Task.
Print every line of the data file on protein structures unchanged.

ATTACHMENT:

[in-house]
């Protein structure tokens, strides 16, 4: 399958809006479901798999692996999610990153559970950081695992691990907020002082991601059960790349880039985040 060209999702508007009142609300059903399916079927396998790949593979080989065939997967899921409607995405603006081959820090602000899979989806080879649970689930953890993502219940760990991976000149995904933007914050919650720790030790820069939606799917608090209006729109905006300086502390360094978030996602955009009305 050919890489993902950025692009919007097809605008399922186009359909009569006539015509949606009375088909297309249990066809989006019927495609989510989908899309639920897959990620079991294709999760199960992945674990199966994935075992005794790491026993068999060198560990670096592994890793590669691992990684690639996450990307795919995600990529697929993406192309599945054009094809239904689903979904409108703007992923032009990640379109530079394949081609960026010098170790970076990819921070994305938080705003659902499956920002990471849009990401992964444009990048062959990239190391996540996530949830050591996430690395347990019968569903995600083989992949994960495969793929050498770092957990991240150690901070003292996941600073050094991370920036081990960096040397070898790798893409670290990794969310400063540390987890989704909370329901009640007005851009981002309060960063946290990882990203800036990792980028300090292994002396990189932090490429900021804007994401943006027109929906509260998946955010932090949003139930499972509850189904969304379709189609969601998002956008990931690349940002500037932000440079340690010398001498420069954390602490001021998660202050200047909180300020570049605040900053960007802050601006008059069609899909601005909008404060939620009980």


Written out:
[in-house]
């Protein structure tokens, strides 16, 4: 399958809006479901798999692996999610990153559970950081695992691990907020002082991601059960790349880039985040 060209999702508007009142609300059903399916079927396998790949593979080989065939997967899921409607995405603006081959820090602000899979989806080879649970689930953890993502219940760990991976000149995904933007914050919650720790030790820069939606799917608090209006729109905006300086502390360094978030996602955009009305 050919890489993902950025692009919007097809605008399922186009359909009569006539015509949606009375088909297309249990066809989006019927495609989510989908899309639920897959990620079991294709999760199960992945674990199966994935075992005794790491026993068999060198560990670096592994890793590669691992990684690639996450990307795919995600990529697929993406192309599945054009094809239904689903979904409108703007992923032009990640379109530079394949081609960026010098170790970076990819921070994305938080705003659902499956920002990471849009990401992964444009990048062959990239190391996540996530949830050591996430690395347990019968569903995600083989992949994960495969793929050498770092957990991240150690901070003292996941600073050094991370920036081990960096040397070898790798893409670290990794969310400063540390987890989704909370329901009640007005851009981002309060960063946290990882990203800036990792980028300090292994002396990189932090490429900021804007994401943006027109929906509260998946955010932090949003139930499972509850189904969304379709189609969601998002956008990931690349940002500037932000440079340690010398001498420069954390602490001021998660202050200047909180300020570049605040900053960007802050601006008059069609899909601005909008404060939620009980």